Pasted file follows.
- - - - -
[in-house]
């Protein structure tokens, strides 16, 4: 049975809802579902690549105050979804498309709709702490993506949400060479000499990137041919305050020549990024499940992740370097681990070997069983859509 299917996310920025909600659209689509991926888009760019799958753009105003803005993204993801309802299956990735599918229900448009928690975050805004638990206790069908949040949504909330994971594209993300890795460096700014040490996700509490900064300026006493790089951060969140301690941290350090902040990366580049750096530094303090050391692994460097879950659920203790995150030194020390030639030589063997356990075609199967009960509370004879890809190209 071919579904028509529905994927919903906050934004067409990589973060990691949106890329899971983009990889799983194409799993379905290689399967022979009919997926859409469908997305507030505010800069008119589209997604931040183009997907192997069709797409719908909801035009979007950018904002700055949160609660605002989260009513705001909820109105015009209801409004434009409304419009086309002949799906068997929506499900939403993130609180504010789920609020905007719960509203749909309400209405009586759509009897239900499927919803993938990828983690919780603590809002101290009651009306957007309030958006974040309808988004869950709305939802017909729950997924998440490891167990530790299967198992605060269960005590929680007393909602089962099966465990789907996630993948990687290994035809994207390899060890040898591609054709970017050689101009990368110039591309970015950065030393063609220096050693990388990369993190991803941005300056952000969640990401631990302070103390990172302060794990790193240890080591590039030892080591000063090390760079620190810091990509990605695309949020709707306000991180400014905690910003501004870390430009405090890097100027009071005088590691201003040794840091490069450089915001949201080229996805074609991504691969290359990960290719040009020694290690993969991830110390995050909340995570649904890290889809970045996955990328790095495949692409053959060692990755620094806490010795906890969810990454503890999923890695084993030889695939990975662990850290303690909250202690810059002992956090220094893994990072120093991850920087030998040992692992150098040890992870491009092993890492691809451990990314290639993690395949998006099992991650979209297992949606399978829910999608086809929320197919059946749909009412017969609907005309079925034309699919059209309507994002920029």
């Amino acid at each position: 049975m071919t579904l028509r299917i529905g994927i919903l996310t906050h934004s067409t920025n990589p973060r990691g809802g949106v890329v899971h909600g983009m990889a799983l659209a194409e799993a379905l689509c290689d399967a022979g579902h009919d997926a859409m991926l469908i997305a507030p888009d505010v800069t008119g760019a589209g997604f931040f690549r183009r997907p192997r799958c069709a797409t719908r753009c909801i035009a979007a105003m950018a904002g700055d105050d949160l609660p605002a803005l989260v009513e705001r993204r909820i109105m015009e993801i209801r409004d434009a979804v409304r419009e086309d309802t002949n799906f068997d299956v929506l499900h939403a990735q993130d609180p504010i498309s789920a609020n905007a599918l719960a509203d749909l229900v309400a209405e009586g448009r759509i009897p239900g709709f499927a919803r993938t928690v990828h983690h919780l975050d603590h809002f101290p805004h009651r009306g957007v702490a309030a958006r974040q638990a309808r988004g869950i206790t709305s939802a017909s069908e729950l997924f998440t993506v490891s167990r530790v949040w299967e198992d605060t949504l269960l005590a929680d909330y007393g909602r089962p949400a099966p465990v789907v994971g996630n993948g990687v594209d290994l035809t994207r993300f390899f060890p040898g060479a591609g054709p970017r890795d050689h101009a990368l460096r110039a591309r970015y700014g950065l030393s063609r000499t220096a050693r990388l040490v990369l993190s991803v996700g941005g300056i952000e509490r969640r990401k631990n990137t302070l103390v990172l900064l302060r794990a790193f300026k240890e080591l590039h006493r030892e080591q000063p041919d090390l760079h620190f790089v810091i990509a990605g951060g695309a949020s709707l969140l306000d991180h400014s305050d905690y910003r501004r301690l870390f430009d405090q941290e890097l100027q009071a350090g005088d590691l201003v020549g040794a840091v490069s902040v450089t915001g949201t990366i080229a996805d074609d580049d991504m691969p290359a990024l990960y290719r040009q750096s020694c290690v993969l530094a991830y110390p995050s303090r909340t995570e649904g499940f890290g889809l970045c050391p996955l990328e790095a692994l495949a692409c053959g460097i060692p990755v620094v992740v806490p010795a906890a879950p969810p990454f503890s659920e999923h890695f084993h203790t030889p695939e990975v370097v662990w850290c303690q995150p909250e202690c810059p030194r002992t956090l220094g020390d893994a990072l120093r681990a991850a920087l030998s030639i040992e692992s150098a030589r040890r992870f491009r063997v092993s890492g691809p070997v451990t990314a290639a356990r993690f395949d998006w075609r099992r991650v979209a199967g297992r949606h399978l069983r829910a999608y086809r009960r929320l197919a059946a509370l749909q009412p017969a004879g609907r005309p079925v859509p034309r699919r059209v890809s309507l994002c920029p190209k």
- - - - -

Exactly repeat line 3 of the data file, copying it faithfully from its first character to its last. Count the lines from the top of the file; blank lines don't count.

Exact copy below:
């Amino acid at each position: 049975m071919t579904l028509r299917i529905g994927i919903l996310t906050h934004s067409t920025n990589p973060r990691g809802g949106v890329v899971h909600g983009m990889a799983l659209a194409e799993a379905l689509c290689d399967a022979g579902h009919d997926a859409m991926l469908i997305a507030p888009d505010v800069t008119g760019a589209g997604f931040f690549r183009r997907p192997r799958c069709a797409t719908r753009c909801i035009a979007a105003m950018a904002g700055d105050d949160l609660p605002a803005l989260v009513e705001r993204r909820i109105m015009e993801i209801r409004d434009a979804v409304r419009e086309d309802t002949n799906f068997d299956v929506l499900h939403a990735q993130d609180p504010i498309s789920a609020n905007a599918l719960a509203d749909l229900v309400a209405e009586g448009r759509i009897p239900g709709f499927a919803r993938t928690v990828h983690h919780l975050d603590h809002f101290p805004h009651r009306g957007v702490a309030a958006r974040q638990a309808r988004g869950i206790t709305s939802a017909s069908e729950l997924f998440t993506v490891s167990r530790v949040w299967e198992d605060t949504l269960l005590a929680d909330y007393g909602r089962p949400a099966p465990v789907v994971g996630n993948g990687v594209d290994l035809t994207r993300f390899f060890p040898g060479a591609g054709p970017r890795d050689h101009a990368l460096r110039a591309r970015y700014g950065l030393s063609r000499t220096a050693r990388l040490v990369l993190s991803v996700g941005g300056i952000e509490r969640r990401k631990n990137t302070l103390v990172l900064l302060r794990a790193f300026k240890e080591l590039h006493r030892e080591q000063p041919d090390l760079h620190f790089v810091i990509a990605g951060g695309a949020s709707l969140l306000d991180h400014s305050d905690y910003r501004r301690l870390f430009d405090q941290e890097l100027q009071a350090g005088d590691l201003v020549g040794a840091v490069s902040v450089t915001g949201t990366i080229a996805d074609d580049d991504m691969p290359a990024l990960y290719r040009q750096s020694c290690v993969l530094a991830y110390p995050s303090r909340t995570e649904g499940f890290g889809l970045c050391p996955l990328e790095a692994l495949a692409c053959g460097i060692p990755v620094v992740v806490p010795a906890a879950p969810p990454f503890s659920e999923h890695f084993h203790t030889p695939e990975v370097v662990w850290c303690q995150p909250e202690c810059p030194r002992t956090l220094g020390d893994a990072l120093r681990a991850a920087l030998s030639i040992e692992s150098a030589r040890r992870f491009r063997v092993s890492g691809p070997v451990t990314a290639a356990r993690f395949d998006w075609r099992r991650v979209a199967g297992r949606h399978l069983r829910a999608y086809r009960r929320l197919a059946a509370l749909q009412p017969a004879g609907r005309p079925v859509p034309r699919r059209v890809s309507l994002c920029p190209k």